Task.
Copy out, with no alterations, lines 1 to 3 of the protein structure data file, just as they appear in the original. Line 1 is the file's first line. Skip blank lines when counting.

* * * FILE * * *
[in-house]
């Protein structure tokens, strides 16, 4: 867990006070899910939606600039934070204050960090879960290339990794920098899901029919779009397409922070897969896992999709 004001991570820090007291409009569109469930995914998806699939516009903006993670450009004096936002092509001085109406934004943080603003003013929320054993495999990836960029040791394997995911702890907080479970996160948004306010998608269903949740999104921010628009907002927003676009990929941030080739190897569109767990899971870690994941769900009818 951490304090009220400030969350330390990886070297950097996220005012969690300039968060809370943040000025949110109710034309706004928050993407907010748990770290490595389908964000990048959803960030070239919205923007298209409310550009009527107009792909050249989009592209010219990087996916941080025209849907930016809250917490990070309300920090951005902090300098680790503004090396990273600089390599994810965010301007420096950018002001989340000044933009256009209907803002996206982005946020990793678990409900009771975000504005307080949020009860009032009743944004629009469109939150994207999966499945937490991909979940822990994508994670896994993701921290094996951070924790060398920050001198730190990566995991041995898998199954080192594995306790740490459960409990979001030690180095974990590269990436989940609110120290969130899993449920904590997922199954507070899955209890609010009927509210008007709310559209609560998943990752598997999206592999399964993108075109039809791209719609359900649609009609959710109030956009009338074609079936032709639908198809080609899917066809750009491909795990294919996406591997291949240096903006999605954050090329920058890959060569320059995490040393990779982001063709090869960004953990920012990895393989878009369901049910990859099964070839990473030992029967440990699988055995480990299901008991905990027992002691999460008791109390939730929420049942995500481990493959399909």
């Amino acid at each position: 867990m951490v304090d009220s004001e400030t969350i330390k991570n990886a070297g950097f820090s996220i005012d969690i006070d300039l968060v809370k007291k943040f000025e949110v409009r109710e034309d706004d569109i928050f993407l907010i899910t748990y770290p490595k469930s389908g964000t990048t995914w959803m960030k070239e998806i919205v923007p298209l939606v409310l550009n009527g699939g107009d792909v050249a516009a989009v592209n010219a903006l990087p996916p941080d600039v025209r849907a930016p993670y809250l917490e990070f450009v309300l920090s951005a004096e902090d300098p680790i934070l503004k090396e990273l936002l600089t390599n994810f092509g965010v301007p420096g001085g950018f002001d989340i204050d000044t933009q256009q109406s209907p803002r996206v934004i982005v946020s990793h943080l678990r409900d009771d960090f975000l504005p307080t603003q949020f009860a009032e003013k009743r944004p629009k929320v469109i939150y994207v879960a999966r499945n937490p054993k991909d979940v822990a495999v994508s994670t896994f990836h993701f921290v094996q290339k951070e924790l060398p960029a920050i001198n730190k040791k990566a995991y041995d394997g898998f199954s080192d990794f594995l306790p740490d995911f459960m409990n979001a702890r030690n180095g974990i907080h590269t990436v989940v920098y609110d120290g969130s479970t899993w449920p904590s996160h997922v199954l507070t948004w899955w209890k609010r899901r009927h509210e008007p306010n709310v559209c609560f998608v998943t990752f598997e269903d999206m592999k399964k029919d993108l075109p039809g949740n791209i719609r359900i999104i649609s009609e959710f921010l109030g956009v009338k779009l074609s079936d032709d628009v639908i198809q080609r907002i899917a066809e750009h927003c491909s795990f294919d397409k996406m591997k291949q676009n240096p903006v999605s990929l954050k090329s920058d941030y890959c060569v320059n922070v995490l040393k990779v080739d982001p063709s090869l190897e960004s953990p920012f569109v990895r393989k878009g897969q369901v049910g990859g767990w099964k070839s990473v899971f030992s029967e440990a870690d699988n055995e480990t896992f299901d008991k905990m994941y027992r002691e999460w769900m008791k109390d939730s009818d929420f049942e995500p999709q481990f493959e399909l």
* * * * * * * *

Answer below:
[in-house]
């Protein structure tokens, strides 16, 4: 867990006070899910939606600039934070204050960090879960290339990794920098899901029919779009397409922070897969896992999709 004001991570820090007291409009569109469930995914998806699939516009903006993670450009004096936002092509001085109406934004943080603003003013929320054993495999990836960029040791394997995911702890907080479970996160948004306010998608269903949740999104921010628009907002927003676009990929941030080739190897569109767990899971870690994941769900009818 951490304090009220400030969350330390990886070297950097996220005012969690300039968060809370943040000025949110109710034309706004928050993407907010748990770290490595389908964000990048959803960030070239919205923007298209409310550009009527107009792909050249989009592209010219990087996916941080025209849907930016809250917490990070309300920090951005902090300098680790503004090396990273600089390599994810965010301007420096950018002001989340000044933009256009209907803002996206982005946020990793678990409900009771975000504005307080949020009860009032009743944004629009469109939150994207999966499945937490991909979940822990994508994670896994993701921290094996951070924790060398920050001198730190990566995991041995898998199954080192594995306790740490459960409990979001030690180095974990590269990436989940609110120290969130899993449920904590997922199954507070899955209890609010009927509210008007709310559209609560998943990752598997999206592999399964993108075109039809791209719609359900649609009609959710109030956009009338074609079936032709639908198809080609899917066809750009491909795990294919996406591997291949240096903006999605954050090329920058890959060569320059995490040393990779982001063709090869960004953990920012990895393989878009369901049910990859099964070839990473030992029967440990699988055995480990299901008991905990027992002691999460008791109390939730929420049942995500481990493959399909």
């Amino acid at each position: 867990m951490v304090d009220s004001e400030t969350i330390k991570n990886a070297g950097f820090s996220i005012d969690i006070d300039l968060v809370k007291k943040f000025e949110v409009r109710e034309d706004d569109i928050f993407l907010i899910t748990y770290p490595k469930s389908g964000t990048t995914w959803m960030k070239e998806i919205v923007p298209l939606v409310l550009n009527g699939g107009d792909v050249a516009a989009v592209n010219a903006l990087p996916p941080d600039v025209r849907a930016p993670y809250l917490e990070f450009v309300l920090s951005a004096e902090d300098p680790i934070l503004k090396e990273l936002l600089t390599n994810f092509g965010v301007p420096g001085g950018f002001d989340i204050d000044t933009q256009q109406s209907p803002r996206v934004i982005v946020s990793h943080l678990r409900d009771d960090f975000l504005p307080t603003q949020f009860a009032e003013k009743r944004p629009k929320v469109i939150y994207v879960a999966r499945n937490p054993k991909d979940v822990a495999v994508s994670t896994f990836h993701f921290v094996q290339k951070e924790l060398p960029a920050i001198n730190k040791k990566a995991y041995d394997g898998f199954s080192d990794f594995l306790p740490d995911f459960m409990n979001a702890r030690n180095g974990i907080h590269t990436v989940v920098y609110d120290g969130s479970t899993w449920p904590s996160h997922v199954l507070t948004w899955w209890k609010r899901r009927h509210e008007p306010n709310v559209c609560f998608v998943t990752f598997e269903d999206m592999k399964k029919d993108l075109p039809g949740n791209i719609r359900i999104i649609s009609e959710f921010l109030g956009v009338k779009l074609s079936d032709d628009v639908i198809q080609r907002i899917a066809e750009h927003c491909s795990f294919d397409k996406m591997k291949q676009n240096p903006v999605s990929l954050k090329s920058d941030y890959c060569v320059n922070v995490l040393k990779v080739d982001p063709s090869l190897e960004s953990p920012f569109v990895r393989k878009g897969q369901v049910g990859g767990w099964k070839s990473v899971f030992s029967e440990a870690d699988n055995e480990t896992f299901d008991k905990m994941y027992r002691e999460w769900m008791k109390d939730s009818d929420f049942e995500p999709q481990f493959e399909l």